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Discussion Starter #1
When Mammers gets excited about things he starts panting very loudly with his mouth open, like a dog. At first I thought this meant he was tired, but he does it even before he's been running around for very long. It's pretty loud, too, I can hear it across the room easily.

This seems strange to me. He's done this for a long time, and while he's a little chunky he hasn't always been that way (and he's not out of shape from what I can tell). He does it both here and when we visit home, so I don't think it has something to do with the temperature in my apartment being too high. Is this normal? It's really weird to see/hear.
 

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Hello, his excessive panting doesn't seem normal at all. I would get him an appointment with his vet soon. Keep us posted.
 

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Dylan does this after an extremely energetic game of fetch but he soon stops it once he catches his breath... The fact that he is doing it before running around though would perhaps warrant a check from the vet, One for DrJean maybe :p

Hayley x x
 

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I saw a special on A&E once about cats. I remember them explaining that when cats REALLY wants to smell something they smell through their mouths. It showed a few cats doing this and they kind of were panting. My Annie has done this a few times, especially when I have her outside on her leash. She is not overweight, she's a lean 1 year old.

I found this article on another website...

Smell - Cats rely heavily on their sense of smell. A cat will always sniff its food before eating and scent marks are an essential part of feline communication.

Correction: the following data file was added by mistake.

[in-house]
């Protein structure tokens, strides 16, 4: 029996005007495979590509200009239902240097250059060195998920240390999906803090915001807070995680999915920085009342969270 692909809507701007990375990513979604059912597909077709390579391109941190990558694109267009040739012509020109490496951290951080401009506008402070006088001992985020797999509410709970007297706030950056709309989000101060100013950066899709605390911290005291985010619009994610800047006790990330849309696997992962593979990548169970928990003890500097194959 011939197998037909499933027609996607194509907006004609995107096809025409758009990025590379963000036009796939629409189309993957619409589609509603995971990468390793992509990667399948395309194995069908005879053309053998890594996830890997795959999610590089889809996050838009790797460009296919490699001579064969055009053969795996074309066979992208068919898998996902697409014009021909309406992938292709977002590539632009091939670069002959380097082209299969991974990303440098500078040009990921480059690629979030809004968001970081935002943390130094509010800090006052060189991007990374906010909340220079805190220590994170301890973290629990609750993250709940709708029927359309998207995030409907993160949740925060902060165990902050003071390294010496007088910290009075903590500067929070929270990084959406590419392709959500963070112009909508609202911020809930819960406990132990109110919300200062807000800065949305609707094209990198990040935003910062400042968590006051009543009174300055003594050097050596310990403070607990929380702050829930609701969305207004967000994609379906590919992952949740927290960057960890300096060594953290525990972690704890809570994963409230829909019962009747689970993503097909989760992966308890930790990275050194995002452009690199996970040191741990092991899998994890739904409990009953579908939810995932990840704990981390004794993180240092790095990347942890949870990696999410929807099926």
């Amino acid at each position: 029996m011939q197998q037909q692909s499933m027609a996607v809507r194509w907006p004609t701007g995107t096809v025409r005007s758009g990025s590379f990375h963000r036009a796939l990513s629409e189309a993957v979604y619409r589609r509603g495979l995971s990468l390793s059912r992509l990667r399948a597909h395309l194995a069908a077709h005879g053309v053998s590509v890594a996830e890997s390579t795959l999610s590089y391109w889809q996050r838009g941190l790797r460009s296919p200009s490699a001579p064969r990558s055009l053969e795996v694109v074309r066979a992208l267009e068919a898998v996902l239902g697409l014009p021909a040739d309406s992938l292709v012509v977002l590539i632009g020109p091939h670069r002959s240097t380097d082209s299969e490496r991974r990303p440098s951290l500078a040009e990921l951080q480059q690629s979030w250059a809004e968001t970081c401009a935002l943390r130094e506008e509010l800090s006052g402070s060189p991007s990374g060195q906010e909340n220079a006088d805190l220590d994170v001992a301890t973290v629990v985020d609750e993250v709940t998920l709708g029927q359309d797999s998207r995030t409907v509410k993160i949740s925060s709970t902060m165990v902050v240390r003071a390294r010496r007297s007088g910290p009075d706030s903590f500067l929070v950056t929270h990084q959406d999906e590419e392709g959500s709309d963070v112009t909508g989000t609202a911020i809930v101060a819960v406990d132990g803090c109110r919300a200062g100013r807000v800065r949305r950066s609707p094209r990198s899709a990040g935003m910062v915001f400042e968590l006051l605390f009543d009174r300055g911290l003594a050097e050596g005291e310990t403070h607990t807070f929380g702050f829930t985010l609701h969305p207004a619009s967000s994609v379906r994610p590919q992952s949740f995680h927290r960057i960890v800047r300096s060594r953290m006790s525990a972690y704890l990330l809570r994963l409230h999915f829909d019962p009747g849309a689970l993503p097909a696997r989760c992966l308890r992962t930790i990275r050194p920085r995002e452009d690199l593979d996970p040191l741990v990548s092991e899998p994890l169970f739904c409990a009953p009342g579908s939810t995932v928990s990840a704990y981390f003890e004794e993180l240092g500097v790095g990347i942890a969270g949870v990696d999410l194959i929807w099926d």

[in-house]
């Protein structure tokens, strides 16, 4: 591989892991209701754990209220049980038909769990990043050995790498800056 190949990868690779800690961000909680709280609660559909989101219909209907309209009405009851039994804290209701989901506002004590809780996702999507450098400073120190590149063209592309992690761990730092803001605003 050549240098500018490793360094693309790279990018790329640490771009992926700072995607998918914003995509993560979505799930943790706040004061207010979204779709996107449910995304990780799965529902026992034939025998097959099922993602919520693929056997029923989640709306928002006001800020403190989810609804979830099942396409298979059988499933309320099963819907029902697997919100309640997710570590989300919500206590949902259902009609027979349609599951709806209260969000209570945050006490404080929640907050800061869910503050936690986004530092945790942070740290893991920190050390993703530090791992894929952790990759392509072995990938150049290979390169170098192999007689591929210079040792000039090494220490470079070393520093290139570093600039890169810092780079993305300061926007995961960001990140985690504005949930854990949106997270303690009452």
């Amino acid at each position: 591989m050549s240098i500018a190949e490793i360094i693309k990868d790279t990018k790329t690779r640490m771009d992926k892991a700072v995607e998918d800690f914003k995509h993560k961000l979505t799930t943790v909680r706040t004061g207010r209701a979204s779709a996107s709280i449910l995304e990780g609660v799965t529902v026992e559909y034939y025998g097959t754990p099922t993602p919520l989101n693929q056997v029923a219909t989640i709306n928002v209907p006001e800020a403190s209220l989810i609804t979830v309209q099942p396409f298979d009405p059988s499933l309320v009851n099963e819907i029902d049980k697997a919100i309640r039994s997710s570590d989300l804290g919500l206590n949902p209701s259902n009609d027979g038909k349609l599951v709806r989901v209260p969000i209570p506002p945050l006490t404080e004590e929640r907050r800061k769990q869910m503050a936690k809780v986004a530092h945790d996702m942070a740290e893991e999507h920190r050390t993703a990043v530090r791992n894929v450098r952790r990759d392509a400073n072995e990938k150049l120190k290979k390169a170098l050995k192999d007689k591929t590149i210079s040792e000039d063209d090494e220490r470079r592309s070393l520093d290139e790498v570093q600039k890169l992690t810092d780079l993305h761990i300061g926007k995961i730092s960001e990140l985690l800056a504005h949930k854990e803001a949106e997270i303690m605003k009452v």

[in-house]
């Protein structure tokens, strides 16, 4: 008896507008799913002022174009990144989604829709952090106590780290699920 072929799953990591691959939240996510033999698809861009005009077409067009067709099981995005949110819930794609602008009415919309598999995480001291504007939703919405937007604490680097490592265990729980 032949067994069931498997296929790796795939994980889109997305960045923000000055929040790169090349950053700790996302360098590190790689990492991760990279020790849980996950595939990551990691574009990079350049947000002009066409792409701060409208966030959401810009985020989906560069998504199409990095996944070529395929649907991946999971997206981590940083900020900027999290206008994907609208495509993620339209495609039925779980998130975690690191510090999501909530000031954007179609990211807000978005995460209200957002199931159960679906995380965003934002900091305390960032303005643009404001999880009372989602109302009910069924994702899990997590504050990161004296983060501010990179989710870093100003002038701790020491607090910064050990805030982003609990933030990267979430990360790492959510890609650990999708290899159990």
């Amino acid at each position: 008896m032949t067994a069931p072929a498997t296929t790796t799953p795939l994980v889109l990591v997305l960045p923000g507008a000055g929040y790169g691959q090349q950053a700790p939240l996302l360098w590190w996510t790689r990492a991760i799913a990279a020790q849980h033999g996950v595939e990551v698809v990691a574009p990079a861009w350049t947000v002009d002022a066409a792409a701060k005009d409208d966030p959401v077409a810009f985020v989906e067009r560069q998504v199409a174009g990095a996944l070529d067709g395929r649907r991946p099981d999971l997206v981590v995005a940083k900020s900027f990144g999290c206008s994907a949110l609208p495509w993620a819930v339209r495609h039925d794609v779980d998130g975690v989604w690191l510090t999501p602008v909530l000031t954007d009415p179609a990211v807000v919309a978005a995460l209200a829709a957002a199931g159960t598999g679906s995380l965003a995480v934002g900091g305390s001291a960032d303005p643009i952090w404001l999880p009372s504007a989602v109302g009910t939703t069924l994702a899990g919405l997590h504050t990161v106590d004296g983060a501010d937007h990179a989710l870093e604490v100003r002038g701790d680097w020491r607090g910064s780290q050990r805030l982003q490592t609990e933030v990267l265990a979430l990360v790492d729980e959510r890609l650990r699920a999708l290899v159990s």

Cats also have a unique mechanism at the top of their mouth, which enables them to make a special analysis of air molecules. A pair of organs, called Jacobson's organs or the vomeronasal organs, let the cat analyze air that is inhaled through the mouth rather than the nose.

When a cat uses this special mechanism she curls back her lips, opens her mouth and seems to grimace with a smile or an expression of disgust. This is called the flehmen reaction and is seen in connection with special scents that the cat wants to check thoroughly.
 

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This is not smelling; it sounds more like a true respiratory problem. The two most common causes in cats are asthma and heart disease. A check-up at the vet's is essential! Let us know what happens!

Cheers,
Dr. Jean
 

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When my cat is nervous(at the vet office), he will pant. Or when he is hot from running around outside, he will pant. It goes away in a few second, and he RARELY does it.

We have one cat that went to the vet that was SO stressed out, that they had to give her oxygen 8O

Abhay
 

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Just to reply to this - some of you may know Dylan did this a couple of weeks back and also had a high temp and high heart rate... vet couldn't work out what was wrogn with him but he had a cool IV and his temp came down and he was fine... scary though...